High-Tech Boats Make Waves At America's Cup
SUSAN STAMBERG, HOST:
Slow season for sports? Not one bit. It is the season for that favorite activity of couch potatoes - yacht racing. Also, in another elegant sporting arena, some unexpected lessons at this year's Dallas Cowboys training camp. Our teacher on all this, NPR's Mike Pesca. Hiya, Mike.
MIKE PESCA, BYLINE: Hi. Yachts and the Cowboys. That goes so well together.
STAMBERG: Yeah. So, the America's Cup right now - that's the prestigious yacht sail-off -and it seems that some of the racing boats are making some very serious waves, yes?
PESCA: Yeah - or not, as the case may be. It's kind of a disaster. In fact, there, you know, were supposed to be, or they had hoped - organizers had hoped - eight to 10 yachts would be involved and different countries would be able to field teams. But we have to understand why there are only four yachts racing. And in fact, one of these, the Swedish team, is not even up to speed. And so far, all the preliminaries in what's called the Louis Vuitton races, have not raced against each other. They just race against the wind.
STAMBERG: Well, what's going on?
PESCA: Well, the winner of the America's Cup gets to set the rules for the next year. So, America won it in 2010, and Larry Ellison, who's the billionaire from Oracle who runs the America's Cup team, says here is what the rules are going to be. And he decreed that the boats that would sail in this race would be these space-aged metal fix-sail things. He said they wouldn't foil. They foiled. To get one of these things - and the technology's really hard to come by, only a few people know how to make them - costs like $100 million. This precludes a lot of countries from being in the race. They had hoped China would be in. They had hoped Latin America would be in - emerging countries. No. It's only Sweden, whose boat has suffered a disaster when a crew member died in May and Italy and New Zealand and the United States is waiting to see among those who will be able to face it in what to a lot of purists or even casual race watchers say doesn't really look like sailing.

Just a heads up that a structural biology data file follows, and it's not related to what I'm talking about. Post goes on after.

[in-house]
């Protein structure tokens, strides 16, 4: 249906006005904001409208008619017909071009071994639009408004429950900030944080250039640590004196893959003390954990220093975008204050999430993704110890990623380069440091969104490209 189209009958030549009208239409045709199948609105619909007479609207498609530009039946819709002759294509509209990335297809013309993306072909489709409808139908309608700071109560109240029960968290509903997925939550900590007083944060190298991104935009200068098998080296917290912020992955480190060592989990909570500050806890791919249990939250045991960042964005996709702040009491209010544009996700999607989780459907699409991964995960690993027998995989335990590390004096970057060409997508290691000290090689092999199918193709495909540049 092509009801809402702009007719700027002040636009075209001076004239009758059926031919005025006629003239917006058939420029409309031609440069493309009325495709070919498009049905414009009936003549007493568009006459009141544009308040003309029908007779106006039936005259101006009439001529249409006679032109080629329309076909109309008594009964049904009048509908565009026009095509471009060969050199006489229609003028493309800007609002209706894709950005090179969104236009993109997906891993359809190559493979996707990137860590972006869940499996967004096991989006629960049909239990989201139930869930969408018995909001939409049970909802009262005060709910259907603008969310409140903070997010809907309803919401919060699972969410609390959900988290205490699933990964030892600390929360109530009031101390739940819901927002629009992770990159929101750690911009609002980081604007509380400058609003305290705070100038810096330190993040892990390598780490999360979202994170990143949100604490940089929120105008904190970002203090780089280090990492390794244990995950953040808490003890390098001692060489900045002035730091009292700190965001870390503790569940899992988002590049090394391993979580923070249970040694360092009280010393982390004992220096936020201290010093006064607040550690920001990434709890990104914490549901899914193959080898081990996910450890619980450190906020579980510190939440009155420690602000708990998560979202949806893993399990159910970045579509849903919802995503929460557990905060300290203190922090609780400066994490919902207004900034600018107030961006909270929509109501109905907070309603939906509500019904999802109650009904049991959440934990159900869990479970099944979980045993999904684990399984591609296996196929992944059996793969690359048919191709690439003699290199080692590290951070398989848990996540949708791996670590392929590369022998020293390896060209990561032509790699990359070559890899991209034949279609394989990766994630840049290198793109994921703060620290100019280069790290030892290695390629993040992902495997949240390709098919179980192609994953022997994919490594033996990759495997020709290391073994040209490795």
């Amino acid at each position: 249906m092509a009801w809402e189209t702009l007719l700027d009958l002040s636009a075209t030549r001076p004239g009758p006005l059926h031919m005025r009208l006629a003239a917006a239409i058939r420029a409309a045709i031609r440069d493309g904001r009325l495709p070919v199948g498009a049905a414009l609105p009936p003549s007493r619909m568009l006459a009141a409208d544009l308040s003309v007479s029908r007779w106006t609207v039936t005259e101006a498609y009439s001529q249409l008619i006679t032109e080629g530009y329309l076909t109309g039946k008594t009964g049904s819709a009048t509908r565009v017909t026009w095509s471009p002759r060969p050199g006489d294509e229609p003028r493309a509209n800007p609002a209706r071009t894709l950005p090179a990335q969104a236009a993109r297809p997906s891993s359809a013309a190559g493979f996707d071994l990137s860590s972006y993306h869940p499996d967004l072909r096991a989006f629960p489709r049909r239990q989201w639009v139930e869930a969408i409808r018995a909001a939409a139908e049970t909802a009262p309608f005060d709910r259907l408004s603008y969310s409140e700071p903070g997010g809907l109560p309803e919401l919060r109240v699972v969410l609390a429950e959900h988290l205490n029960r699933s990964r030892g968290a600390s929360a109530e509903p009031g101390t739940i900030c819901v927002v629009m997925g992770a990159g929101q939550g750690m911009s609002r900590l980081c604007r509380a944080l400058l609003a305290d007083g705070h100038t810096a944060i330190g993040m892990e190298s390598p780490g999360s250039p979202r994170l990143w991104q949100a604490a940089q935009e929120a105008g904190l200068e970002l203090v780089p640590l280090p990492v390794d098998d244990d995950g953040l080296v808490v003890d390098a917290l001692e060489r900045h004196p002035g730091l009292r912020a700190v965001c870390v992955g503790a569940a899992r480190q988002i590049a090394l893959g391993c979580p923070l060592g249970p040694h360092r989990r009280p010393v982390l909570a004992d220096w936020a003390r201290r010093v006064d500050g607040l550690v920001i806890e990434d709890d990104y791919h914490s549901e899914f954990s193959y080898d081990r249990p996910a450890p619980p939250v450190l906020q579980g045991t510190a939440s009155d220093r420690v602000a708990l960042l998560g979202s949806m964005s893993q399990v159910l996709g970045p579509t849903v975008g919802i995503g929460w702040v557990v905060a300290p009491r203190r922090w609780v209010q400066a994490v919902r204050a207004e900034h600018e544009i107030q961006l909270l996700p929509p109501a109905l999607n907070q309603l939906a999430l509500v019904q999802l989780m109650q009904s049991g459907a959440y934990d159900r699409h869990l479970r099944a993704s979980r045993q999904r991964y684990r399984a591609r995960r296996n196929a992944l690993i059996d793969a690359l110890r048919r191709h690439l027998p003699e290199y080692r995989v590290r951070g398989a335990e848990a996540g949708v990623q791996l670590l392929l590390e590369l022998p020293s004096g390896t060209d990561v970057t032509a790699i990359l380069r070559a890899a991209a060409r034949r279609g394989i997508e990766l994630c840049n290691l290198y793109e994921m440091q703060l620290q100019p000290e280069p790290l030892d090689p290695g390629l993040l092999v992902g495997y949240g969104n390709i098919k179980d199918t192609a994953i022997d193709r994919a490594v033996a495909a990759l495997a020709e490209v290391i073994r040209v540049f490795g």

STAMBERG: Wow, wow. It actually sounds a little like boat doping. The foiling, that comes from hydro-foiling. Is that what that is?
PESCA: Yeah, yeah. And then they achieve air. If you look at them, they look - one of the "Star Trek" sequels - I think it was number four - was about whales in San Francisco. And the Enterprise would come in and out of the water, and that's what it looks like a little bit, a spaceship. They're going so fast. I actually spoke with an editor of VSail, a magazine, named Pierre Orphanidis. And I talked to him in Lisbon because there were more yachtsmen there than there are in San Francisco - like I said, only four teams competing - and he said people are just so depressed and so down on what the America's Cup has become, just because yachting is not exactly an un-elitist sport, but it has gone the realm of only billionaires need apply.
STAMBERG: And it's making the sport less safe, did you say?
PESCA: Yeah. There was a death and deaths happen all the time. So, perhaps we can't directly correlate it to the speed of the boat, but a lot of structural engineers say at those speeds there's so much tension on the hull that they can come apart. And, you know, when you're going that fast and you're going in water it can be dangerous.
STAMBERG: So, your curveball this week, please. Something about football, geometry?
PESCA: Yeah. At the Dallas Cowboys training camp, their head coach disclosed that he was discussing the Pythagorean Theorem with his receivers.
JASON GARRETT: If you're doing it from 10 yards inside and running to that same six yards, that's the hypotenuse of that right triangle. It's longer.
STAMBERG: Give me a break.
PESCA: Yeah. He was telling - he told, for instance, Miles Austin, listen, if you line up a few yards past where you're supposed to be, you're going to be running the hypotenuse instead of the leg of the triangle. So, we all know that A-squared plus B-squared equals C-squared. You're running a longer distance.
STAMBERG: It's wonderful. Thank you. NPR's Mike Pesca. Thanks a lot.
PESCA: You're welcome.
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